Deggendorf, Or Deckendorf
DEGGENDORF, or DECKENDORF, the chief town of a district in Lower Bavaria, about 25 miles north-west t;f Passau, on the left bank of the Danube, which is there crossed by two iron bridges. It is situated at the lower end of the beautiful valley of the Perlbach, with the 'mountains of the Bavarian Forest rising behind ; and in itself it is. a well-built and attractive town. Besides the administrative ofTices it possesses an old council-house dating from 1566, a hospital, a lunatic asylum, an orphanage, a poor-house, and a large parish church rebuilt in 1756; but of greater interest than any of these is the Church of the Sacred Tomb, which for centuries attracted thousands of pilgrims to its Porta Cadi, Gnadenpforte, or Gate of Mercy, opened annually on St Michael's Eve, near the end of September, and closed again on the 4th of October. In 1837, on the celebration of the 500th anniversary of this solenthity, the number of pilgrims was reckoeed at nearly 100,000. Such importance as the town possesses is now rather commercial than religions, - it being the main depot for the timber-trade of the Bavarian Forest, a station for the Danube steamboat company, and the seat of several mills, breweries, potteries, and other industrial establishments. On the bank of the Danube, outside the town, are the remains of the castle of Findelstein ; and on the Geiersberg, in the immediate vicinity, stands the old pilg-rimage-church of 31 arice Dolores. About six miles to the north is the village of Metter', with the Benedictine monastery founded by Charlemagne in S01, restored as an abbey in 1840 by Louis I. of Bavaria, and well-known for its educational institutions. The first men-tion of Deggenclorf occurs in 868, and it appears as a town in 1212. Henry XIII. of the Landshut dynasty made it the seat of a custom-house ; and in 1331 it became the residence of Henry III. of Natternberg, so called from a castle in the neighly,urhood. In 1337 there took place in the town a dreadful massacre of the Jews, who were accused of having thrown the sacred host of the Church of the Sacred Tomb into a well ; and it is probably from about this date that the pilgrimage above mentioned came into vogue. The town was captured by the Swedish forces in 1633, and in the war of the Austrian successioa it was more than once laid in ashes. Population in 1871, 5452.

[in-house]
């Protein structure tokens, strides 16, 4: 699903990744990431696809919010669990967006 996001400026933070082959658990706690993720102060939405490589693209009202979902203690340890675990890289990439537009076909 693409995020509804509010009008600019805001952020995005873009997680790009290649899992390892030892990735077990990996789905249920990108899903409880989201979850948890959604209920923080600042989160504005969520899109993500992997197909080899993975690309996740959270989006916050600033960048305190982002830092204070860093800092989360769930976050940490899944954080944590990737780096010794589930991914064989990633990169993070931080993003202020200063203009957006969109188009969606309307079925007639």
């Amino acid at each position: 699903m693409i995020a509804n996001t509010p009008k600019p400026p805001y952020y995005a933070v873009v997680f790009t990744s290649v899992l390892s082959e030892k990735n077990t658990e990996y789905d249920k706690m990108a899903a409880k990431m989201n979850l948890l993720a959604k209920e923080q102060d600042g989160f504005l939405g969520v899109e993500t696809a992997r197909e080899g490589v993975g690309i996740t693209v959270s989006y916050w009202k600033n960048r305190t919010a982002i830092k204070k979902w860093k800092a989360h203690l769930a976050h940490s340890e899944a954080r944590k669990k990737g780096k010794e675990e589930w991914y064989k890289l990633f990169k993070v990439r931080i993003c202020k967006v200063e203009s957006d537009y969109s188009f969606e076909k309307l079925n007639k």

See Gruber and rithiller, Der Bayerische Wald, Ilatisbon, 1851 ; Alittermiiller, Die Mostien tend die Aden Deggcmlorl; Landslint, 1866 ; and Das Kloster Metten, Straubing, 1857.